Music

Nirvana Settles Lawsuit Against Marc Jacobs Over Band’s Smiley Face Logo

A legal battle over Nirvana‘s iconic smiley face logo will end in a settlement, resolving years of sprawling litigation between the band, fashion designer Marc Jacobs and a former Geffen Records art designer who claims he created it.

In a notice filed in Los Angeles federal court on Tuesday, attorneys for all three sides said they had accepted a mediator’s proposal to end the long-running case over the logo, which has appeared on countless t-shirts and other merch in the years since Kurt Cobain’s death.

Attorneys told Judge John A. Kronstadt that they would formalize the settlement within 21 days, and the judge later removed all upcoming hearings and other deadlines. Terms of the deal were not disclosed, and each side did not return a request for comment.

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Nirvana’s logo – a yellow smiley face with X’d-out eyes — first appeared during promotion for 1991’s Nevermind. The design eventually became something of an unofficial emblem for the band, and has become particularly prominent again in recent years amid a wave of 90s nostalgia among younger music fans.

The band’s lawyers first sued Marc Jacobs in 2018, accusing the design house of using a look-alike image on a line of its own t-shirts and other apparel called “Bootleg Redux Grunge.” They said Jacobs had just replaced “Nirvana” with the word “Heaven” and replaced the two eyes with an “M” and a “J,” but had changed little else.

“Defendants’ use of Nirvana’s copyrighted image on and to promote its products is intentional, and is part and parcel of a wider campaign to associate [the Grunge line] with Nirvana, one of the founders of the ‘grunge’ musical genre,” the band’s attorneys wrote at the time.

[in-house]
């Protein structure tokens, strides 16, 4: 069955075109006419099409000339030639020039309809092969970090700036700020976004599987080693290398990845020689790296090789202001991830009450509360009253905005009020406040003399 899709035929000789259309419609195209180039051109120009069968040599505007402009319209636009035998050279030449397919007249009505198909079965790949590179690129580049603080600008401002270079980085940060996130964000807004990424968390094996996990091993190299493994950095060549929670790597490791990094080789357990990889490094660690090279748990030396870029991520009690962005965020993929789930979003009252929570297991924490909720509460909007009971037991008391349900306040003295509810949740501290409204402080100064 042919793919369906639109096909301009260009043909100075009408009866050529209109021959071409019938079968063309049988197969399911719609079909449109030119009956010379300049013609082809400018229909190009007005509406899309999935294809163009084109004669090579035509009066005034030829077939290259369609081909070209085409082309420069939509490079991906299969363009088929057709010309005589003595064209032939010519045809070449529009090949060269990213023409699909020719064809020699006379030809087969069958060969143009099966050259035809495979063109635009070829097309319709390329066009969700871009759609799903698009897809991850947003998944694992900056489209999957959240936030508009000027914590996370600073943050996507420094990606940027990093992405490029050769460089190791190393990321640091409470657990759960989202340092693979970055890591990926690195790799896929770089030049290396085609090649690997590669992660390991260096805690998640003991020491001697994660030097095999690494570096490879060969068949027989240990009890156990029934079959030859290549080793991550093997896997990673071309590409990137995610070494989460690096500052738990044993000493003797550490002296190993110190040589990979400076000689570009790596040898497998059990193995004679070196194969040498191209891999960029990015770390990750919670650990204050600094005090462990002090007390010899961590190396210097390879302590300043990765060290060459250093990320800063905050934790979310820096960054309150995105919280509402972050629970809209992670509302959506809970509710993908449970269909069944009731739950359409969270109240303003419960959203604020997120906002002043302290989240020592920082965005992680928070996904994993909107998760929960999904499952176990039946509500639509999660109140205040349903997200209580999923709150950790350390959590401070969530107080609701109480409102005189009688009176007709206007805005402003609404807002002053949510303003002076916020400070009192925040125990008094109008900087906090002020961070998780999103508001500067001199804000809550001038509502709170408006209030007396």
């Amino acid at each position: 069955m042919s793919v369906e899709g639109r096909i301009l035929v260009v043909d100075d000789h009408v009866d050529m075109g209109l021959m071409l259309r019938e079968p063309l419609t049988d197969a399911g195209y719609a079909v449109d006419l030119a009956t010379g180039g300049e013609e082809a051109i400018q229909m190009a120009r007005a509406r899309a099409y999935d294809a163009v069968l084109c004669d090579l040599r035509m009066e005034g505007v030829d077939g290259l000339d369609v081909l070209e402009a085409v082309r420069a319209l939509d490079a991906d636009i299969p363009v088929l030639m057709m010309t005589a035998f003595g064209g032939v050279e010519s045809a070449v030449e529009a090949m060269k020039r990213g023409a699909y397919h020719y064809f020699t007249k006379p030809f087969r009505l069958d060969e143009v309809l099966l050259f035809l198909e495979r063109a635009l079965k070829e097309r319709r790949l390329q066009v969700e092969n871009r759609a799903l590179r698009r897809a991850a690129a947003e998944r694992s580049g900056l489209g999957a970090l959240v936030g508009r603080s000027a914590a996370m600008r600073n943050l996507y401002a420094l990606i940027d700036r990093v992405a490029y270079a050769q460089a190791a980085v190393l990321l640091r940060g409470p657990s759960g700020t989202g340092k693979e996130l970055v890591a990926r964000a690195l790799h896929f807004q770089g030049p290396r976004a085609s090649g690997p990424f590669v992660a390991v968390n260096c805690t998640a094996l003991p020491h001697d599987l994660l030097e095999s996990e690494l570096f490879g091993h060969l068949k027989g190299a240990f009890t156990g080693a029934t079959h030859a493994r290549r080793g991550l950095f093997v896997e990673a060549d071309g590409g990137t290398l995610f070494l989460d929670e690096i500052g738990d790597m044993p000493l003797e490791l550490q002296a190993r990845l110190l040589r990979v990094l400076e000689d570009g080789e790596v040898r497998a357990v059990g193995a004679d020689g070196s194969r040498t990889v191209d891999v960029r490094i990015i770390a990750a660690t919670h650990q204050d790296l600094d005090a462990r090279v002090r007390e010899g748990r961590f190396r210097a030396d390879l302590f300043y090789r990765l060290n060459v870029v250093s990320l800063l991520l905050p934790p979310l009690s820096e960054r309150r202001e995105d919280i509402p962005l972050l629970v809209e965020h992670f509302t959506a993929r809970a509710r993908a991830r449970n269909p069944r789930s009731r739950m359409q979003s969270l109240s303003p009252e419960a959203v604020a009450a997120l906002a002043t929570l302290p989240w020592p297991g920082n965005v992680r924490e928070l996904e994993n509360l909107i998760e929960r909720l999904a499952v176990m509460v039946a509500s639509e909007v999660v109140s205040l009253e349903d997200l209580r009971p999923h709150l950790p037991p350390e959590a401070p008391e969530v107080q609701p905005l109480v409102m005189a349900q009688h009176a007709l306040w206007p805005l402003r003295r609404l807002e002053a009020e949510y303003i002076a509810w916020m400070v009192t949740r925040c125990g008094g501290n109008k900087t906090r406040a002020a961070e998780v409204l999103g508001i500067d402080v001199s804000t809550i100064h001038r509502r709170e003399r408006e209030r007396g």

In their initial complaint, Nirvana’s lawyers said the smiley face had been created by the late Cobain – the conventional wisdom for decades about the logo’s origins. But soon after the case was filed, a former Geffen art director named Robert Fisher jumped into the case: “It is, in fact, Mr. Fisher, who authored the Happy Face, not Mr. Kurt Cobain.”

“For 30 years now, Nirvana has reaped enormous profits from Mr. Fisher’s works through the sale of a wide range of products,” his lawyers wrote. “Assisted by a team of lawyers and managers, Nirvana was able to do so without any compensation to Mr. Fisher by falsely claiming authorship and ownership.”

Since Fisher entered the case, the band’s lawyers have staunchly maintained that it was Cobain who designed the image. At the very least, they’ve argued, if it was Fisher who created the image, he did so when he was employed by Geffen at the time – meaning it was a “work for hire” and the label retained all rights to the image.

In December, Judge Kronstadt largely agreed with Nirvana on that issue. Fisher later sought to appeal that ruling, but the judge denied that motion last month, saying he would need to wait until after Nirvana and Marc Jacobs went to trial to file an appeal.

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